On the contrary, the quarter witnessed a 176.9 tons net outflow from gold ETFs. This led to overall investment demand decline of 49%. This performance brings to light the conflict in behavior of investors at the retail level and the investment level.
Retail investors (in gold bars and coins) view gold for preserving wealth and hedging against inflation over the long term. Thus, in the first quarter, demand from retail investors remained high as they saw an opportunity to add to their holdings as gold prices dipped.
On the other hand, the institutional investors have a different perception with a short term, speculative approach. The price drop in the quarter prompted these opportunistic investors to sell their ETF holdings and shift to other investment options.
Gold-backed ETFs have seen outflows of 350 tons out of a total of 2,700 tons held in 2013 till April end. Further price pressure could lead to continued outflow in the near term. On the contrary, bar and coin demand has leaped to unprecedented levels.
This phenomenon is not constrained to Asian markets only. In the US, total number of American Eagle coins sold in April recorded the highest ever dollar value of $311 million. The UK mint reported a tripling of coin sales in April, and the Perth mint in Australia reported the highest demand levels in five years.
With buyers flocking the gold retail stores, several key markets have reportedly run out of stock, particularly in China and India. In April and May, India imported around 300 tons, nearly twice the average level.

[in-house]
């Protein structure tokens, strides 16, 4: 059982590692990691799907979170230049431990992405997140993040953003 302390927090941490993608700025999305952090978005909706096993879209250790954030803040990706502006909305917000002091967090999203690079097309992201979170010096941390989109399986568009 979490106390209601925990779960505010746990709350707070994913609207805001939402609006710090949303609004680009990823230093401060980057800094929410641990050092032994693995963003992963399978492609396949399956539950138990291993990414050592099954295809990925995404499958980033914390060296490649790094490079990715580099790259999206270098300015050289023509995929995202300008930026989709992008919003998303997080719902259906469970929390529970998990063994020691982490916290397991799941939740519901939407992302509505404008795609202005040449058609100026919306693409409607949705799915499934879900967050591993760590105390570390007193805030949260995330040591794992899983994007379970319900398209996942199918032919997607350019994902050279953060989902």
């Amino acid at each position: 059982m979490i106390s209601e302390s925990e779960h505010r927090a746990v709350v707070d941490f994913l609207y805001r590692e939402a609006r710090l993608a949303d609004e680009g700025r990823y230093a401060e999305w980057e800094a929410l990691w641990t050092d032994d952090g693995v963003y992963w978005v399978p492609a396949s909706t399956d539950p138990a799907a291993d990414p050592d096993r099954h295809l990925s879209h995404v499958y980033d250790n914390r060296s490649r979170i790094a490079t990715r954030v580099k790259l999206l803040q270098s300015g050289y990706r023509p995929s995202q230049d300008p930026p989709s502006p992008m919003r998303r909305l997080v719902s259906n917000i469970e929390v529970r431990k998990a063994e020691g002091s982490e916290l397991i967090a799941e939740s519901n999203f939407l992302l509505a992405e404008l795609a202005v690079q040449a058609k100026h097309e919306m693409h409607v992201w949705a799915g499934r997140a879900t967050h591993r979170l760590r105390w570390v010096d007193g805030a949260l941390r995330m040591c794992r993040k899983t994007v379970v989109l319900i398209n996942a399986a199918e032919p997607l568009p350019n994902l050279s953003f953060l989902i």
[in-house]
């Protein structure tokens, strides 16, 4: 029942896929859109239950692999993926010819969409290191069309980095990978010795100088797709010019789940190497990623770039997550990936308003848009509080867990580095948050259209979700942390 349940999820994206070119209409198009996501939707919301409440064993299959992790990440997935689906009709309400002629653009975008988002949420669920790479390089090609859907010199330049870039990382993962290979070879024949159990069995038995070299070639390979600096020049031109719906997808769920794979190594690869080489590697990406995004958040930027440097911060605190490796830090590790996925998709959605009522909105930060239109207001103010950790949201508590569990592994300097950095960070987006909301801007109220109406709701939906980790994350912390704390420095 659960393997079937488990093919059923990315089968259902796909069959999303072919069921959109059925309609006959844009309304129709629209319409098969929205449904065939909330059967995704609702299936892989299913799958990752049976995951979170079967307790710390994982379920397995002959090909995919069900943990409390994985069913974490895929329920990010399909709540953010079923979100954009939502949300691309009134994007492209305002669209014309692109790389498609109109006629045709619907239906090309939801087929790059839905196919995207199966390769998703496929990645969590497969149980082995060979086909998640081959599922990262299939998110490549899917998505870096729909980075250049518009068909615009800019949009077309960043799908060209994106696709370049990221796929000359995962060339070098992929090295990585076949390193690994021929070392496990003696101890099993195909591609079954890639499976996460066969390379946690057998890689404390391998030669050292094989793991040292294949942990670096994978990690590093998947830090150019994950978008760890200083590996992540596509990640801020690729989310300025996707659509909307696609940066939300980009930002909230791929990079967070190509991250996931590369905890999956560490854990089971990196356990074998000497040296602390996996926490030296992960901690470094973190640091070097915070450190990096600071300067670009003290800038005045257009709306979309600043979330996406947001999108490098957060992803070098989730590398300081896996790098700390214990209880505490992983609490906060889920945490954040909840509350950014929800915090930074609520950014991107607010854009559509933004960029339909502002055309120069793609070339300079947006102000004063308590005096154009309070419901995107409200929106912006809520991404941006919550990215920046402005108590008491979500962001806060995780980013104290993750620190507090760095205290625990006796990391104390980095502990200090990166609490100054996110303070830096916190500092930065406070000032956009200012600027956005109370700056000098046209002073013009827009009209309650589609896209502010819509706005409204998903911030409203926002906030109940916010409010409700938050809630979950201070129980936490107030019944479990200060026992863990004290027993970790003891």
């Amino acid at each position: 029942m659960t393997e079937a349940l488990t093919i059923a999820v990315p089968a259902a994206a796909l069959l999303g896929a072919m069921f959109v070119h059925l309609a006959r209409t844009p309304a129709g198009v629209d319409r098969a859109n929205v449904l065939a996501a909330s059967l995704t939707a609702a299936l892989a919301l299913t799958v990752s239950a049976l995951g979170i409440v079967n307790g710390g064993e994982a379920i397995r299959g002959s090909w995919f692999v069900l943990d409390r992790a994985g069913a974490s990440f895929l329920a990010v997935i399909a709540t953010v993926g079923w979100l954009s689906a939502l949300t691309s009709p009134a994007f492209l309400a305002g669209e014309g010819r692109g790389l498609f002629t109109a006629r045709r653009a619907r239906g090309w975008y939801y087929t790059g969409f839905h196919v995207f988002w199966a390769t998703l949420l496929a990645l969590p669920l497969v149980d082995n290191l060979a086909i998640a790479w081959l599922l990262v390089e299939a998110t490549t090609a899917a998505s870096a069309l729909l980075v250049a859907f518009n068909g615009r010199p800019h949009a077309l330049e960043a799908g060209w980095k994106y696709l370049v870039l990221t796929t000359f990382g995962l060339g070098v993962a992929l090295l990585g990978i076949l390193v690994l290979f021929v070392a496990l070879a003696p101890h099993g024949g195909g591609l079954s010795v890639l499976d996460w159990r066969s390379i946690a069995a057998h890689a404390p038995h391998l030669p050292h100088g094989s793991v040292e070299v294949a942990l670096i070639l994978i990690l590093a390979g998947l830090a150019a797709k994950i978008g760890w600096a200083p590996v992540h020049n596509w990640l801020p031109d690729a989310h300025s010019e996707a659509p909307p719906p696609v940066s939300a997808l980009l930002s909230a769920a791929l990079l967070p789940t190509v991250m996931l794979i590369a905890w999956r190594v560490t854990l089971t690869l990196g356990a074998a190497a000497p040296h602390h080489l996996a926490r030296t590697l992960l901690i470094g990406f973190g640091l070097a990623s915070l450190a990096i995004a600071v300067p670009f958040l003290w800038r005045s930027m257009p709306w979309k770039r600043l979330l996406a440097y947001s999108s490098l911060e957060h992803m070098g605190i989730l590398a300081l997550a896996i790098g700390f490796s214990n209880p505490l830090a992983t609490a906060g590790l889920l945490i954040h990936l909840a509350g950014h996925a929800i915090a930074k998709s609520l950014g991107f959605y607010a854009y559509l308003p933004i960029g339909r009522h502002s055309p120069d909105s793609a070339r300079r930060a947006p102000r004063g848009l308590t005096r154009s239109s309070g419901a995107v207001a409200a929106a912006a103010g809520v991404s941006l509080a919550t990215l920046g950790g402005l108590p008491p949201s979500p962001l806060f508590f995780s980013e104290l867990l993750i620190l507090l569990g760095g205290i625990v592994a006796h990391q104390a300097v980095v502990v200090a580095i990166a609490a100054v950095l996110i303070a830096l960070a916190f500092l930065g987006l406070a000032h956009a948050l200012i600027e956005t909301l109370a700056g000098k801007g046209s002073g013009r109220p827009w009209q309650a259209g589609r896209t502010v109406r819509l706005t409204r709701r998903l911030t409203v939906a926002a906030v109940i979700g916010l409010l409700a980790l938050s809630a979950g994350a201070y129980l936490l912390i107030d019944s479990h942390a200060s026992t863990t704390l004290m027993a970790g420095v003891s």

However, to rein in the surging demand, India has increased the duty on gold imports. Nonetheless, this increase in the import duty is unlikely to impact imports, as consumer demand remains at very high levels.
The World Gold council expects 300-400 tons of gold to be imported into India during the second quarter, a 200% annual climb. China, another major consumer, is not far behind as imports from Hong Kong are also reported at high levels.
The official sector is expected to continue to be the net buyer of gold. Gold will also enjoy demand from industrial and technology companies for a wide range of products.
A combination of current mine production, recycling and draw-down of existing gold stocks held by governments, financial institutions, industrial organizations and private individuals, constitute the annual gold supply.
In the first quarter, mine production was at 688 tons, up 4% year over year and 2% above the five-year quarterly average of 671.9 tons. Production increased in the Dominican Republic fueled by Barrick Gold Corporation’s (ABX) Pueblo Viejo mine and in China. Growth was also noted across several mines in Canada and Brazil. Goldcorp Inc.’s (GG) Penasquito mine continued to ramp up production in Mexico.
Recycling of gold contributed 366.6 tons to total supply in the first quarter, 4% lower year over year, the fourth consecutive quarter of annual decline. This was due to reduction in the available supply of gold and economic factors. Overall, gold supply increased a meager 1% to 1,051.6 tons.
Performance of Gold Companies
As we delve into the March-end quarterly numbers of the gold companies in our coverage – Barrick Gold Corporation, Harmony Gold Mining Company Limited (HMY), Newmont Mining Corporation (NEM), Kinross Gold Corporation (KGC), Agnico Eagle Mines Limited (AEM) and Goldcorp, we see earnings being hampered across the board by decline in average realized gold prices.
Shares of Newmont, Barrick Gold, Kinross, Goldcorp, Agnico Eagle and Harmony Gold hit their 52-week lows in the April-May timeframe driven by the sudden drop in gold prices, first quarter results and trimmed guidance. Furthermore, the companies are also riddled with their individual operational issues. Barrick’s stock has fallen under pressure since the April 10th announcement that the company is suspending construction at its Pascua-Lama mine in Chile, in response to a court order from a Chilean court citing environmental concerns.